Well, his sons are mostly grown, but I have two daughters, and what do I hope for them? Short of a general return to sanity—which would mean a religious revival on a mass scale—I will hope that they grow up to be decent women who can lead productive lives in the here and now and find what good there is in a dying civilization. There are still great books to read (some of them may be written in their lifetime), music to hear, food to eat, pictures to look at. There will be still, even among the children of yuppies, good men and women to number among their friends, and if they are fortunate they will find honest men who will bring them “to a house/where all’s accustomed, ceremonious.”
But less and less, I fear, are honest husbands something you can bank on. Younger American males of the middle and upper classes are, in very large numbers, spineless mama’s boys, self-indulgent, lazy, uneducable (because they know there’s nothing worth the effort it takes to learn it), unreliable, and dishonest. After a man has turned 40, he inevitably begins to despise the younger generation, but I feel the same way about my own generation as compared with my father’s and about my father’s compared with my grandfather’s.
To trace the descent, read Walker Percy’s description of the Barrett men in The Last Gentleman, or consider the declension of the film image of American males from such varied stars of the 30’s and 40’s as John Wayne, William Powell, James Stewart, and Humphrey Bogart to the stars of the 50’s and 60’s—a mixed bag that included Rock Hudson, Tony Curtis, and Jack Lemmon along with William Holden and Steve McQueen. (It seems almost all the good movies of the period starred older men.) As bad as the 50’s and 60’s were, look at the men of the 80’s: the “Brat Pack” of Young Guns or the archetypal man of the 80’s, the sneery Bruce Willis. Better yet, consider the descent from Sean Connery to Roger Moore to Timothy Dalton, or compare the virility of Robert Mitchum, in his first starring role in Out of the Past, with Jeff Bridges in the remake Against All Odds. (Richard Hobby made the same point last year in Chronicles, but it is worth repeating.)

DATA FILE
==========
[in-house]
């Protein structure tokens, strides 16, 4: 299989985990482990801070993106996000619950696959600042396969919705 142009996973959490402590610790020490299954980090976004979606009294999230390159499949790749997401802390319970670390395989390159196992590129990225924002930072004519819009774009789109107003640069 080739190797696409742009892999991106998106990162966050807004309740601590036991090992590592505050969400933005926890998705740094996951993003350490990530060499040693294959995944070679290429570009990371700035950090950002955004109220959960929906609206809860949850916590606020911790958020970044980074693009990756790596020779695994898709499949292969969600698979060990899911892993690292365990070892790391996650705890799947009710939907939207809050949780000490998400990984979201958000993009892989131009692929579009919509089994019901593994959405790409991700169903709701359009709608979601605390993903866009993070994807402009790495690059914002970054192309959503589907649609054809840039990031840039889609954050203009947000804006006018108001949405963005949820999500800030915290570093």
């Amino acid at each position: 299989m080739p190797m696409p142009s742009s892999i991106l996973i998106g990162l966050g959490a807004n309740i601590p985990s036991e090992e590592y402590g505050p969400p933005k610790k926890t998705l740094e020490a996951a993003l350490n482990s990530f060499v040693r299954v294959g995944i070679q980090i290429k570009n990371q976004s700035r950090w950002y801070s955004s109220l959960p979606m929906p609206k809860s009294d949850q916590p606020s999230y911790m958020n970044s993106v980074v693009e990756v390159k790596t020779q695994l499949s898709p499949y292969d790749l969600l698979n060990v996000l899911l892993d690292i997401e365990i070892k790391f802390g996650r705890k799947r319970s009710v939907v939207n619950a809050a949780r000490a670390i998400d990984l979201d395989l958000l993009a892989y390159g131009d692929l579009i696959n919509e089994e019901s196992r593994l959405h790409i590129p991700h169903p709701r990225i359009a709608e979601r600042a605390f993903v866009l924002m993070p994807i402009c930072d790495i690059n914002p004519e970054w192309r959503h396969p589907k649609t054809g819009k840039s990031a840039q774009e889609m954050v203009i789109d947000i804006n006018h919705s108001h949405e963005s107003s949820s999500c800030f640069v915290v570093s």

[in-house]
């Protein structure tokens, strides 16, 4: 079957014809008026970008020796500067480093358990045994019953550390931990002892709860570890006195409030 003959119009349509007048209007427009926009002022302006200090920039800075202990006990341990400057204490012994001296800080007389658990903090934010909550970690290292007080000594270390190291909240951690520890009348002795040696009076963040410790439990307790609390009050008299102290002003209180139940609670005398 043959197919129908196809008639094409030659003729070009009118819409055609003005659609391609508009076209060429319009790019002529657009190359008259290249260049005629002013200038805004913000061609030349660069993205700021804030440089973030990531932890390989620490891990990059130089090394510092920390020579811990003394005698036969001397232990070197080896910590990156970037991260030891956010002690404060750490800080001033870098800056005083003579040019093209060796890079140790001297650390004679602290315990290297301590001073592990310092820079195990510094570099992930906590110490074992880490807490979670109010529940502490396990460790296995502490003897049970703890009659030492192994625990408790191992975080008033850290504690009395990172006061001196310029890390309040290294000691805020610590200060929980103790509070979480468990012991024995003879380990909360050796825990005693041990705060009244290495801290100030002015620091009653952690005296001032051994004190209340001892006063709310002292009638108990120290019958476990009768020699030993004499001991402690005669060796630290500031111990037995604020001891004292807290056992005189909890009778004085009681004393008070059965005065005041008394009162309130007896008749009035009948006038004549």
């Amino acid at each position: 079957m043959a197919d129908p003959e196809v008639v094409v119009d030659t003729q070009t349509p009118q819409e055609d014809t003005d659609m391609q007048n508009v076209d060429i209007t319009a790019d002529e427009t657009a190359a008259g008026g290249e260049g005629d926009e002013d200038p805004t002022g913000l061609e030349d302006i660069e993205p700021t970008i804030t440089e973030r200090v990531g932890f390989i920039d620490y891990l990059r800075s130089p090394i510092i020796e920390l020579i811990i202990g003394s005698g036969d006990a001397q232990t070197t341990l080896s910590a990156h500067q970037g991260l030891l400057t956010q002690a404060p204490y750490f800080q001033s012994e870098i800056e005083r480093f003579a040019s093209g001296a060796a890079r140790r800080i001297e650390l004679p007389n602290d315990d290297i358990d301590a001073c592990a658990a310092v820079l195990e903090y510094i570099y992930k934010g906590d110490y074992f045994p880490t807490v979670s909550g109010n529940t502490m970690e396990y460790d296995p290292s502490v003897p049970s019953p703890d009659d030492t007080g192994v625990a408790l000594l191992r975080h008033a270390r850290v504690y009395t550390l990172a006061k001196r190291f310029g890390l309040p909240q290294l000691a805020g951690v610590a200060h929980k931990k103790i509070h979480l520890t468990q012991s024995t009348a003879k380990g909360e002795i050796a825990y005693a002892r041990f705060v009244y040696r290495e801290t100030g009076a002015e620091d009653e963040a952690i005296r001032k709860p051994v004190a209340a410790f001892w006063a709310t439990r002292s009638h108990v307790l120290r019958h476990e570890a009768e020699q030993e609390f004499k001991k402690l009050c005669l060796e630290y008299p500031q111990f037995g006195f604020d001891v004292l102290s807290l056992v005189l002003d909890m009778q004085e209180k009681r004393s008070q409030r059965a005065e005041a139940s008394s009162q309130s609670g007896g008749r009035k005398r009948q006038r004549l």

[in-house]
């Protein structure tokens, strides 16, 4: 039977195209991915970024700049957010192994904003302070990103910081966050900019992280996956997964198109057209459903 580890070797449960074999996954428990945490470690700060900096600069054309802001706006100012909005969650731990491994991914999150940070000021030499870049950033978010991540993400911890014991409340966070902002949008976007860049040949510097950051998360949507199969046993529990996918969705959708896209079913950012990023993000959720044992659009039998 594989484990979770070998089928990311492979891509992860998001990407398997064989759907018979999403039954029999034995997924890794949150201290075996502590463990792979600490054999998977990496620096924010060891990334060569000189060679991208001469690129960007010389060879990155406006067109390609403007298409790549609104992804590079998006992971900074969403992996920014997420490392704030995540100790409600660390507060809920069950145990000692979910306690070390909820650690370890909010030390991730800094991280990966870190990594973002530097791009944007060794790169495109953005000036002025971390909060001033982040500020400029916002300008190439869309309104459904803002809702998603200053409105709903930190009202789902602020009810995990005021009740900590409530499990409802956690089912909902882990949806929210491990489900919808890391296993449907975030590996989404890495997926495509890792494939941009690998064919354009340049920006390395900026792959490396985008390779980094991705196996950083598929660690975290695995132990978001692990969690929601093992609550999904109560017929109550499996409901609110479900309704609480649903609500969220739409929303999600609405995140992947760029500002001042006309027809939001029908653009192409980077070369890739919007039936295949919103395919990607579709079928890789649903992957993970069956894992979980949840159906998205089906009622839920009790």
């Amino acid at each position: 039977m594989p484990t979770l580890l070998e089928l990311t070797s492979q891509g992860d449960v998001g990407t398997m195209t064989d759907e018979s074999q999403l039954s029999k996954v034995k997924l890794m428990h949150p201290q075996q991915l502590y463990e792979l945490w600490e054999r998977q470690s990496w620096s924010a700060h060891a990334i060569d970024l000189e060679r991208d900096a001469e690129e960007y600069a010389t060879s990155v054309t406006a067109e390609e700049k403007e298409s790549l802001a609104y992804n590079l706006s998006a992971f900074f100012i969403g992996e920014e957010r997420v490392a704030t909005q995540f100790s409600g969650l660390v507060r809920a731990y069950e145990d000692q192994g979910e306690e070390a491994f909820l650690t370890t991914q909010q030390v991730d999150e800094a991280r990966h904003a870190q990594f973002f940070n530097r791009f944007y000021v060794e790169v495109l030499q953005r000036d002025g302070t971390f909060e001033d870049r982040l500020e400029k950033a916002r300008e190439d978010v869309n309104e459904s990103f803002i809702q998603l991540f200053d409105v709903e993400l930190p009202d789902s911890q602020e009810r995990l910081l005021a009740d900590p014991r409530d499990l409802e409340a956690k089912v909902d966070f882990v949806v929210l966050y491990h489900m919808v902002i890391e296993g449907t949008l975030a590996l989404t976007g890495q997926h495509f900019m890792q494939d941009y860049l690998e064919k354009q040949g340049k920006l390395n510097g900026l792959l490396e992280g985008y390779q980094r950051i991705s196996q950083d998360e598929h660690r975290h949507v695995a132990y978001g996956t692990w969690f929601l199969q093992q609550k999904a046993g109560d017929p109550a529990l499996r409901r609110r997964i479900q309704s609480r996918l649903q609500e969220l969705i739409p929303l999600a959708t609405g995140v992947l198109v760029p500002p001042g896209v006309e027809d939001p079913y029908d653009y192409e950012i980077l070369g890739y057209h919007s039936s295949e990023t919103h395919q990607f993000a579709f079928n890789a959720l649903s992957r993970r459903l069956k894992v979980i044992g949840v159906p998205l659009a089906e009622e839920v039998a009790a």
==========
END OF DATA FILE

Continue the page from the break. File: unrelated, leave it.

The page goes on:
So for my daughters I shall provide essentially the same opportunities as I am providing my sons. I shall push them, as hard as I can, into some useful profession in which they will be able to combine innocent amusement with honorable service. Preferably, their careers should require real skills, where success can be measured. This excludes most psychology, literary criticism, and secondary school teaching. High on my list is music, archeology, medicine, museum work, archival research, and the sciences. As one leading entomologist explained to me, his career combined the fun of collecting baseball cards with the chance to visit the tropical rain forests of the world.
Such professional careers have several advantages. They are all worth doing for themselves and could provide an outside interest even for a stay-at-home mother. (What would you rather do, work on a Brahms sonata at home or work a shift at Hardees?) They can also be kept up on a part-time basis as their children—and I have explained that having children is not an option but an obligation, or rather the obligation—grow older and can even be resumed, full time, when money is needed to put their kids through college.
That, at any rate, is the very modest hope I have for my daughters: a profession in which they can take a lifelong interest, and a loyal and loving husband from whom they have a right to expect courtesy and financial support. How many women actually receive such support, these days and in the days to come, is another matter. And herein lies the most important reason for the sexist father to educate his daughters. What if she does not marry a husband who takes his responsibilities seriously? What if she ends up with a rich, good-looking lawyer, who dumps her after the third child?
These are terrible things for a father to have to think about, but I suspect they are on the minds of many old-fashioned parents and help to explain the increasing acceptance of working women. As much as I might long for the days when women were women and men were men, the auguries for their return are not favorable. And until the times get so bad that they’re good, old-fashioned fathers will have to learn to live with a certain level of hypocrisy.